Now, keep in mind, there were four of us – me, my mom, my dad, and my grandmother.

When dinner was served there were usually two different kinds of meats, at least five different kinds of sides, and at least two pies – one was always sweet potato, my favorite. There was enough food to easily feed eight people on the table and counters. (My grandmother’s kitchen was decently sized enough, but was dominated by a dining table that could seat six in a pinch.) Now keep in mind this was any given Sunday – no special occasion, no event to celebrate. Holidays would produce twice this amount of food and all four of us usually ate for nearly a week off that one meal.

I went to work on the vegetables a lot of times because I was told to – it kept me out of my dad’s way and it let me spend time with Granny. There were a lot of times that I didn’t really want to be out there, and I was bored a lot while I was working. I was a preteen at that point and my interests were elsewhere. It felt like a chore to preteen me.

But as I grew older, my grandmother stopped being able to tend so much land, and she started keeping a smaller and smaller garden with fewer vegetables in them. She needed help more in both the garden and the kitchen. She’d forget to take medications, and we’d have to remind her. What was once a chore became both a labor of love and an expression of grief. My grandmother was deteriorating before my eyes and I didn’t know what to do about it.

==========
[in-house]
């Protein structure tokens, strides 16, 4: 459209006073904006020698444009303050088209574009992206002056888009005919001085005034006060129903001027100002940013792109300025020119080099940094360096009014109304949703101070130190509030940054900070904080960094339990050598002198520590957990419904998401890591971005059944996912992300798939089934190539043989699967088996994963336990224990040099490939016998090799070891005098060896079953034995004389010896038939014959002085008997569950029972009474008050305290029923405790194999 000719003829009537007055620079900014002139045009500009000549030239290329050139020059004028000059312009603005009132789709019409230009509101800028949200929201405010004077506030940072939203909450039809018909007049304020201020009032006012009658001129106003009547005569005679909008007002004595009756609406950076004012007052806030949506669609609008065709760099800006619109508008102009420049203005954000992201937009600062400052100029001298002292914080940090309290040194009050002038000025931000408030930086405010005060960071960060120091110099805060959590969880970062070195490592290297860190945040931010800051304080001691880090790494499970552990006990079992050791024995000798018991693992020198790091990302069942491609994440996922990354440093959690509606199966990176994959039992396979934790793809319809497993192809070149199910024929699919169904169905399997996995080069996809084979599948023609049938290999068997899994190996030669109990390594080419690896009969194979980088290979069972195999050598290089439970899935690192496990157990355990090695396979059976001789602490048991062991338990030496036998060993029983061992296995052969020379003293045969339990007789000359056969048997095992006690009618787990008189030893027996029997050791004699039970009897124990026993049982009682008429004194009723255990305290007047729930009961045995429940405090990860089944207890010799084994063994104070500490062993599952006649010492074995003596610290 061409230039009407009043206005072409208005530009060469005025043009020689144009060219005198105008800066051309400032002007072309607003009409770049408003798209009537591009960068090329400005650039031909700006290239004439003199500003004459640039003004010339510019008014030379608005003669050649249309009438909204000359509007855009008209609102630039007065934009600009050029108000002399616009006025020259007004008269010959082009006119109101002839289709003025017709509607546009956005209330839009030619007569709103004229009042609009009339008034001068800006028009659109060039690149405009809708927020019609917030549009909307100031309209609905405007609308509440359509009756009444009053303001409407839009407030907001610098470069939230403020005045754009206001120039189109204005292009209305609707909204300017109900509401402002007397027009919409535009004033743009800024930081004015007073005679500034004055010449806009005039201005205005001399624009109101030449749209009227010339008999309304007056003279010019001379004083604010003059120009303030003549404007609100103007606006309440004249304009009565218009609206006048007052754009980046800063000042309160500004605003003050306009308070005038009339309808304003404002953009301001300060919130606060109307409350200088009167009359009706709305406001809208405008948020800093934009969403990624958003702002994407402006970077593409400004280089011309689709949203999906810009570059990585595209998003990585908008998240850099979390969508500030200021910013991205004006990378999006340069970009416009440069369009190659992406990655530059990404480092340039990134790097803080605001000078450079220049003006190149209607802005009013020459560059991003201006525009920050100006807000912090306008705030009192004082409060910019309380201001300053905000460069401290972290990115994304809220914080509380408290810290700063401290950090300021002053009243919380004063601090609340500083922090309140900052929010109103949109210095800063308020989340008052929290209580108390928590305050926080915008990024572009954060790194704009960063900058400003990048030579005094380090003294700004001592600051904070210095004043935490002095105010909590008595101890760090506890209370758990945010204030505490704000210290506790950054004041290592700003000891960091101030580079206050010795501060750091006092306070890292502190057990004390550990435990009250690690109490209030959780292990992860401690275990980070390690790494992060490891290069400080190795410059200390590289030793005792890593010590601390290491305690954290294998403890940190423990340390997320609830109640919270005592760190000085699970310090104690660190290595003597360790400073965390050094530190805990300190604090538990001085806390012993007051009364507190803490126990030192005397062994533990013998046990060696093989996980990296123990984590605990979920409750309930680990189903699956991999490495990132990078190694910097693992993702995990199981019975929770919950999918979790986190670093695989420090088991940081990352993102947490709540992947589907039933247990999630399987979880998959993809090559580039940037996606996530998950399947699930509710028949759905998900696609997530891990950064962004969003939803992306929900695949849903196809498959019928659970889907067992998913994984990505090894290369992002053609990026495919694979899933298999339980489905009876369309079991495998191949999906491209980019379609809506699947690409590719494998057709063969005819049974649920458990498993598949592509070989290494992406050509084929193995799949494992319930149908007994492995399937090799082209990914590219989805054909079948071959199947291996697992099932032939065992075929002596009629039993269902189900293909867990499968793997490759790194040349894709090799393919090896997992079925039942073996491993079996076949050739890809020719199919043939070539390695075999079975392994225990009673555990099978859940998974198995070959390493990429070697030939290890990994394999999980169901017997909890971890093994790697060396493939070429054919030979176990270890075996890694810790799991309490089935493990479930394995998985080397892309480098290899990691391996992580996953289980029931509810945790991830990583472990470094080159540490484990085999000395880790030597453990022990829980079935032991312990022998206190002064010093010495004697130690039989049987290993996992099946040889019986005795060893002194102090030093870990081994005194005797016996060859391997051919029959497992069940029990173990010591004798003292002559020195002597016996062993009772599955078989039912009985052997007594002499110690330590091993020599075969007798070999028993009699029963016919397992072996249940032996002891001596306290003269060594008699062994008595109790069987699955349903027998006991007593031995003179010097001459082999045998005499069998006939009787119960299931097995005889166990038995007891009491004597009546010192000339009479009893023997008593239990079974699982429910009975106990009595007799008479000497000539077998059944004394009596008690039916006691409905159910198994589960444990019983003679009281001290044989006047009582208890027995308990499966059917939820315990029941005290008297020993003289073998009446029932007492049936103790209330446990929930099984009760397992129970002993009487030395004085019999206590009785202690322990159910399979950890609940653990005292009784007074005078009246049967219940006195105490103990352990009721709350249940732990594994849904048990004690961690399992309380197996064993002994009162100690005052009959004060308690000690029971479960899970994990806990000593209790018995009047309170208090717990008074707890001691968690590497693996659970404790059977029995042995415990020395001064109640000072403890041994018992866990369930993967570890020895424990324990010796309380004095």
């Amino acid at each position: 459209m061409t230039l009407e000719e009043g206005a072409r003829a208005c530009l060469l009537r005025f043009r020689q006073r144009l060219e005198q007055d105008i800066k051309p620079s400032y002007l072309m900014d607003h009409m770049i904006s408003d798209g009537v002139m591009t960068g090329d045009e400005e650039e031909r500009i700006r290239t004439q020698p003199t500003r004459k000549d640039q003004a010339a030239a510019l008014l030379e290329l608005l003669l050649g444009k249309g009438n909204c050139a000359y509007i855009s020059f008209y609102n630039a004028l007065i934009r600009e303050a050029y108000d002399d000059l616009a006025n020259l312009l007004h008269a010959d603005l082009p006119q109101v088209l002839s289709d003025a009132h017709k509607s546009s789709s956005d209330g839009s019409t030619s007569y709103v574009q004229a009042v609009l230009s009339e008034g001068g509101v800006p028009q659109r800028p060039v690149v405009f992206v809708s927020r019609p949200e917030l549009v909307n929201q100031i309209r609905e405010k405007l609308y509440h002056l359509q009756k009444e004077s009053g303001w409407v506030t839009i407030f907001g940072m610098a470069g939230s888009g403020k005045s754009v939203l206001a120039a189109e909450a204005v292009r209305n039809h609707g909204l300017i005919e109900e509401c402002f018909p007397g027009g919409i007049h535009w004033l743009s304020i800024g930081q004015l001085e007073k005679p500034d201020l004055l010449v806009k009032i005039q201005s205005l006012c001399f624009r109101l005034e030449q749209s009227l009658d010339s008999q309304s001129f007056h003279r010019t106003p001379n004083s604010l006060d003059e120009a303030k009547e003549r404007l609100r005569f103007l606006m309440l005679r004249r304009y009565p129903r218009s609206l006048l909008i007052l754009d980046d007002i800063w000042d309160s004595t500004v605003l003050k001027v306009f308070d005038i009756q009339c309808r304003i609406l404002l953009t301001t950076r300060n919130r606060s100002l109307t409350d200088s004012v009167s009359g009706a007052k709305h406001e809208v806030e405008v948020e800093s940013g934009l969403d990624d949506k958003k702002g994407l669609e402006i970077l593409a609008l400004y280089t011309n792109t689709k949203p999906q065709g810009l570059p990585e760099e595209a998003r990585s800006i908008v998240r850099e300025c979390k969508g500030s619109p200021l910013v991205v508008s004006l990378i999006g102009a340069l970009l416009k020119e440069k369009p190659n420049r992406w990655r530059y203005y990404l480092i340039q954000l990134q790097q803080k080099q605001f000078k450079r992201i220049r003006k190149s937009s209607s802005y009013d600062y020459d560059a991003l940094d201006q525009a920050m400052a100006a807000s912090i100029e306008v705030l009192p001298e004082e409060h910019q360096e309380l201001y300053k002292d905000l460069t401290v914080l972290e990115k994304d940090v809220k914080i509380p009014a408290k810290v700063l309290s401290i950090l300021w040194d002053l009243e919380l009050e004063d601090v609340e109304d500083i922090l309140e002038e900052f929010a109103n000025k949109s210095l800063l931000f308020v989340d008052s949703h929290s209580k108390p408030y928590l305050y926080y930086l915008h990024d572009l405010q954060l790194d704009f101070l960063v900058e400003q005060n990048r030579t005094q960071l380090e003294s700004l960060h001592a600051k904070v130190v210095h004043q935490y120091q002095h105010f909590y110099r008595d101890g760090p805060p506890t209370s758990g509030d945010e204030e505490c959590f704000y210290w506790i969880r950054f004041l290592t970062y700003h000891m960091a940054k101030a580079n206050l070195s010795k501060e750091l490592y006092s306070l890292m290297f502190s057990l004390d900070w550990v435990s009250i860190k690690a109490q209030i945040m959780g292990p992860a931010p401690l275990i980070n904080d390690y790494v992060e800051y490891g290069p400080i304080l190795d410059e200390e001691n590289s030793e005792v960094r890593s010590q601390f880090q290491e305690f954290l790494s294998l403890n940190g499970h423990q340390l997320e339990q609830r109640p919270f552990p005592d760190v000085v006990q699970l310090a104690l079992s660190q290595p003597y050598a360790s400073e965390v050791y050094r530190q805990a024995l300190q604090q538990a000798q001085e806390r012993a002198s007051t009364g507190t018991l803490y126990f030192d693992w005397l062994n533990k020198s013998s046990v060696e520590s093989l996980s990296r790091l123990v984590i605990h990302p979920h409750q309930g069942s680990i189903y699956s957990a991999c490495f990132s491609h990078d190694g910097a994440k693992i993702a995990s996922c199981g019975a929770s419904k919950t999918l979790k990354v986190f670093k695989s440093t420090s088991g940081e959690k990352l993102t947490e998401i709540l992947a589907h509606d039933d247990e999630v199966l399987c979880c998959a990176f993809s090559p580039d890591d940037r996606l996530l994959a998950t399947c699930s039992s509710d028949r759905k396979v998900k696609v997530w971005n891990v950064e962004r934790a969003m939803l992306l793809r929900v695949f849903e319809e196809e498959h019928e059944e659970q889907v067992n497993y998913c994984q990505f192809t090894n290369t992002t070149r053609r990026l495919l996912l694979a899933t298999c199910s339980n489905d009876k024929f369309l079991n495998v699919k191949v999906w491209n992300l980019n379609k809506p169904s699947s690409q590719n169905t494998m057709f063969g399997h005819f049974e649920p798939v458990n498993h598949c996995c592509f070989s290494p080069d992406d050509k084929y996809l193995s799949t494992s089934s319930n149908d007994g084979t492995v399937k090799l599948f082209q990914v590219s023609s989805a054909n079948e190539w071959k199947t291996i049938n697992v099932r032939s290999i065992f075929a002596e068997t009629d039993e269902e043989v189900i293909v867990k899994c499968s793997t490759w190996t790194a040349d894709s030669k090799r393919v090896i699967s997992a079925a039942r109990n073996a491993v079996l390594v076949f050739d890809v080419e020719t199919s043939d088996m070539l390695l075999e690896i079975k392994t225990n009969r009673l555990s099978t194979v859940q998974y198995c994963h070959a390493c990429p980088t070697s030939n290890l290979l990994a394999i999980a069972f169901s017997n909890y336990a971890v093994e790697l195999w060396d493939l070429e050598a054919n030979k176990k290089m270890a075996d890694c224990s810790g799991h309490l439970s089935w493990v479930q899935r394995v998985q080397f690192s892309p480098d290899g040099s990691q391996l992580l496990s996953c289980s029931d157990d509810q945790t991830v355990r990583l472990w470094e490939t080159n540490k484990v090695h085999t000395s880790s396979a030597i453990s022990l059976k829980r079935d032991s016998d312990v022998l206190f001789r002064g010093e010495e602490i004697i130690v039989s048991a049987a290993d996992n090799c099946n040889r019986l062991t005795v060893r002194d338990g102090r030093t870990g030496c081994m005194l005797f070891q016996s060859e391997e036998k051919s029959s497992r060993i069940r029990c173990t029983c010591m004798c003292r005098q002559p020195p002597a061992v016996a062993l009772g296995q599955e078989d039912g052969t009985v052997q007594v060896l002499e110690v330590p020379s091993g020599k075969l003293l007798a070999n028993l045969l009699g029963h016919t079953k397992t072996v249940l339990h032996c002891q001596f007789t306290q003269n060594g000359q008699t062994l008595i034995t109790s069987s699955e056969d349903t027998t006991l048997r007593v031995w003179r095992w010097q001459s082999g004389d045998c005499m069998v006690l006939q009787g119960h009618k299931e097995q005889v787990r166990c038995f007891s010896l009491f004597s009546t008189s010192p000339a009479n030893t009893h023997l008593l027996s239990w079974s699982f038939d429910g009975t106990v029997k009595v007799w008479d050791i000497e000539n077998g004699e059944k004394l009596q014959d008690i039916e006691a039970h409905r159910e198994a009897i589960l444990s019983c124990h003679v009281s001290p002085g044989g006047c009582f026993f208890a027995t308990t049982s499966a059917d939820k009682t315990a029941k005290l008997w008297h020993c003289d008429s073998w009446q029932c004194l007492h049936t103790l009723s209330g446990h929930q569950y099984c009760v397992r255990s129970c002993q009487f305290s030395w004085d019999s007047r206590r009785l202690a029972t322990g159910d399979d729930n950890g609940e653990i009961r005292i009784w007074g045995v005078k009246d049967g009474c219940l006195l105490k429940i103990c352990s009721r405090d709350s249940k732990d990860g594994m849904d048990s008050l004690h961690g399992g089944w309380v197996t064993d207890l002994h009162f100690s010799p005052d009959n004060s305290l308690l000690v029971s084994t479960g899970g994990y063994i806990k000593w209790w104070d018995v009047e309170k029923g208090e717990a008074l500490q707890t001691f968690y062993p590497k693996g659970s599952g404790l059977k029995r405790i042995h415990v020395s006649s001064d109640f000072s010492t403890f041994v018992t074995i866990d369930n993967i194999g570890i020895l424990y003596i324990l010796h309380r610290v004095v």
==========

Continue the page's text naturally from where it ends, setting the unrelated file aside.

My paternal grandparents were almost three hours away in Wilmington, and I only saw them during the summer when school was out. I didn’t see them deteriorate, although my grandfather didn’t actually deteriorate – he was sitting by the front door waiting on a fishing buddy when he had a massive heart attack, and he was gone. His cardiologist said he likely didn’t feel a thing. He was the one to discover the body – he was the fishing buddy my grandfather was waiting on. My maternal grandmother had both Parkinson’s and Alzheimer’s, although the latter wasn’t yet a diagnosis at the time, and her deterioration was kept at a distance. She was moved to a nursing facility closer to home and Mom and Dad would go out to visit her, leaving me with Granny while they were gone.

Eventually Granny got to the point that she needed to go into a nursing home, and as I was in need of a place to live, I moved into the house and paid a pittance in rent to maintain the taxes on the house. I lived there for a year and a half.